The creature was content to bide its time, even if its servants were keen to torture, kill and feed. Eventually, they would be permitted to do what came naturally, but it had slept for thousands of years and there was no need for impatience now. Only after discovering what the Old Enemy wanted in this forsaken place would it strike. Then perhaps there might be a way off this miserable planet, light years from its home, and further vengeance to wreak. The Old Enemy, after all, had to have a home planet, most likely many of them. And they would all burn, the creature vowed. Classified Research Area, Yaherin Var University Museum, Yaherin Var Imperial City, Tallura Prime – 20th January 2001
As cover names went, Joyce mused, the Alteran Cultural Survey wasn’t a particularly inspired choice. On the other hand, only those who were cleared for the programme had heard the name. The ACS was based in a small corner of the museum, entered via a secret door, which only added to the whole cloak and dagger atmosphere. It was, Joyce reflected, quite exciting. To think that she, a mere art dealer, had been asked to participate in such a classified and important project. It wasn’t even that she had much – or anything – in the way of expertise to offer the Tallurans. Academist Sulla, however, was quite aware of that. He wanted someone from a completely different cultural background, on the basis that she might offer a radically different perspective and interpretation of some key piece of data or artefact.
Aside from that, Sulla regarded Joyce as a very low security risk and, even if she couldn’t contribute enormously to the whole programme – she’d only be around for a few more months after all – the Terran woman was quite happy to occupy her time cataloguing and classifying objects for the main research team. For her part, if she wasn’t missing her two older daughters, Joyce almost wished she could stay here for another year. There was just too much to learn.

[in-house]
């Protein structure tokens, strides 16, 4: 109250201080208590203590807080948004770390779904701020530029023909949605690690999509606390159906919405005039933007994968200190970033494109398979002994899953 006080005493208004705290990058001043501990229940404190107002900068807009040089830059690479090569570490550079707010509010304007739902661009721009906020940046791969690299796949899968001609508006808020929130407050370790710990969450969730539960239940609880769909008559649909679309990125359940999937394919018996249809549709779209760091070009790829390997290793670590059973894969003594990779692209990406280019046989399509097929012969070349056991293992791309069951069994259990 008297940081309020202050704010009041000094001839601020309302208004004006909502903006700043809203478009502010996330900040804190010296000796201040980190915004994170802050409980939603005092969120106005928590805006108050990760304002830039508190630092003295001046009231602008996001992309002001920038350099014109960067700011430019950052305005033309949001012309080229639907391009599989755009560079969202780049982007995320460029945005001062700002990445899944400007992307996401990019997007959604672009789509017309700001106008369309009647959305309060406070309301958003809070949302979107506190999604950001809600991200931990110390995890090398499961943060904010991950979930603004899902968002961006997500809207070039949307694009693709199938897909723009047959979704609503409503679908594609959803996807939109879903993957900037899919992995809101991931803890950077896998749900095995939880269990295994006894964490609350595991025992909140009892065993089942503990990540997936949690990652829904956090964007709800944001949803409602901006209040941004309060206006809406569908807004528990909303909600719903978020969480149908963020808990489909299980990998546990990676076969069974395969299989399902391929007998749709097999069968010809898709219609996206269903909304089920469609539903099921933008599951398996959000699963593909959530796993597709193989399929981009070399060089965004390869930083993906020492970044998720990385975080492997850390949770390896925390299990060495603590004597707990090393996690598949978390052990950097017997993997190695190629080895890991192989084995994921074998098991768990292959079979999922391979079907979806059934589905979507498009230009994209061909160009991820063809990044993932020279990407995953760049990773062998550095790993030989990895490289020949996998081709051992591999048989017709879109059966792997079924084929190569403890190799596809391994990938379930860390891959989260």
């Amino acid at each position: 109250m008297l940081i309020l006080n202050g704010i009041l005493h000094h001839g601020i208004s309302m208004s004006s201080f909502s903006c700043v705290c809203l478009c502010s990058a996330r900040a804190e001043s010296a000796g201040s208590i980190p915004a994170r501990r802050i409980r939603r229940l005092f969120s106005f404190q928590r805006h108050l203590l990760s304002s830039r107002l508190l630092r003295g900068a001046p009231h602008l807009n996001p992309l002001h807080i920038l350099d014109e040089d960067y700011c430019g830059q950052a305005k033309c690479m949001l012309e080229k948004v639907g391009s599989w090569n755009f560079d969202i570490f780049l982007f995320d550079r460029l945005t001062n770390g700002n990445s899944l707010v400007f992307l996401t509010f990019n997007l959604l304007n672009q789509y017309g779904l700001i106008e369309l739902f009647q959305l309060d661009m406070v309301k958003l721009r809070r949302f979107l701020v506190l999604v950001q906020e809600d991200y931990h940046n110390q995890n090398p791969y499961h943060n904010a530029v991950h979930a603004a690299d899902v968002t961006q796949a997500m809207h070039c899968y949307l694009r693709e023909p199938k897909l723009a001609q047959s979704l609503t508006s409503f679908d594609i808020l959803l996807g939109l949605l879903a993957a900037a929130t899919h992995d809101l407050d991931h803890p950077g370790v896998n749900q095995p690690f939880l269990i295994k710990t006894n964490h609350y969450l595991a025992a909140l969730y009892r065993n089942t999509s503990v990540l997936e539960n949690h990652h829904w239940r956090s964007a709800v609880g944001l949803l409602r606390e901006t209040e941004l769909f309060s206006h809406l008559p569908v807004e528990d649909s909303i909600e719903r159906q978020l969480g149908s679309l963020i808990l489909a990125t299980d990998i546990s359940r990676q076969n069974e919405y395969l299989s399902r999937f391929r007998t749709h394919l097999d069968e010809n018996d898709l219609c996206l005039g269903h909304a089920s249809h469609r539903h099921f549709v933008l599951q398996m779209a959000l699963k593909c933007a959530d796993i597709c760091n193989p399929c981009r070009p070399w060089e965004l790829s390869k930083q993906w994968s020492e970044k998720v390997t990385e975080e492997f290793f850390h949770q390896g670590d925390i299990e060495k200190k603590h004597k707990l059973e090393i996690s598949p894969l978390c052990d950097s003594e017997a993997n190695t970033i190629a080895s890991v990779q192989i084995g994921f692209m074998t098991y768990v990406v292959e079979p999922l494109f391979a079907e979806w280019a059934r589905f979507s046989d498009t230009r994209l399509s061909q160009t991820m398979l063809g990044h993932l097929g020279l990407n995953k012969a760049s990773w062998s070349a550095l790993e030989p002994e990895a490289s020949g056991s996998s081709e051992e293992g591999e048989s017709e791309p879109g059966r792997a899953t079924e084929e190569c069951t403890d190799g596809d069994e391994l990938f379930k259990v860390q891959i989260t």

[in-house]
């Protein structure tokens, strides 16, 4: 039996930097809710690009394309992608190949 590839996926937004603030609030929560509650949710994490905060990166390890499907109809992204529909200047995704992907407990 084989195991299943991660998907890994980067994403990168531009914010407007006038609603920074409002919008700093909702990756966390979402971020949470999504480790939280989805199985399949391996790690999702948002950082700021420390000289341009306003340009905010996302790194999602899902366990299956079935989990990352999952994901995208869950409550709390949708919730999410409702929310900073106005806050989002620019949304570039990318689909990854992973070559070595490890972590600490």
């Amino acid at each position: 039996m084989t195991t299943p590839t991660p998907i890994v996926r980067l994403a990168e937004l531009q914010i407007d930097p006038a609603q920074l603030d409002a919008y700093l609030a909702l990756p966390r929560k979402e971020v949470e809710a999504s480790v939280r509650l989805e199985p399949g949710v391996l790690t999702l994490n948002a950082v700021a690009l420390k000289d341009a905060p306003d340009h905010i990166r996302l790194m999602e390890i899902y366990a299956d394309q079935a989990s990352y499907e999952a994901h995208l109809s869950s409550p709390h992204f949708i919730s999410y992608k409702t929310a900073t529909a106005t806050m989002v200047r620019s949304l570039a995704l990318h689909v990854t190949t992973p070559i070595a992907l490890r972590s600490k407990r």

As it was, she hoped some of this work might be useful to Earth. While much of the available historical record was concerned with the Alterans in the Vedda Galaxy, some also detailed their activities elsewhere, including the Milky Way. Of course, large chunks of the narrative were missing – hence the need for the ACS programme in the first place - but the Tallurans had promised to copy all the Milky Way-relevant material for her to take back to the SGC. And Joyce was now definitely planning to use it as a potential means of bargaining her way into a part-time post in the Mountain.
“You must be mistaken. It is not possible!” one of the ACS team was arguing with his colleague.
“My eyes do not deceive me, my friend. I have seen similar characters before,” another Talluran persisted, waving a printed image in the face of his associate.
“Is there some problem?” Sulla raised an eyebrow.
The Academist had a reputation for eating unruly subordinates alive and the two researchers quickly calmed down.
One of them passed over the image to the head of the project. “We just received the first batch of images from the P65 expedition.”
“ “P65”... I wish we had some proper names for a few of these excavation sites,” Sulla grunted, scanning the picture.
“An Alteran Record Column. Not uncommon...” the Academist began, examining a wide-angle image.
One of the researchers passed over another image. “This is a close-up of the symbols on the column. My colleague is not so sure, but I think we have seen these before. Perhaps a different language, but the characters are identical.”
“By the Ancestors, I believe you are right!” Sulla exclaimed, beckoning to Joyce.
This, he reflected, was definitely an unanticipated turn of events, one which would open up entirely new avenues of investigation.
“Would you take a look at these, my young friend, and tell me if they appear familiar in any way?” he asked.
Joyce smiled. The centenarian Sulla was the first person in a very long time who regularly described her as being young. Of course, in Talluran terms, the Academist probably still had many years of life, and she was barely a young whippersnapper by comparison.
“The writing on this pillar? The characters resemble those in some of your books and on your computer,” the researcher told her eagerly.
“I believe my excitable colleague is correct,” Sulla acknowledged, giving her the scanner images.
Joyce took a step back and blinked. She almost couldn’t believe her eyes, though the evidence was there. But what was it doing on a pillar in the middle of the Vedda Galaxy?
She turned to Sulla and shook her head. “Don’t know where you found this, but that’s definitely Latin script. I’m a tad rusty – it’s been a long time – though I can translate parts of it.”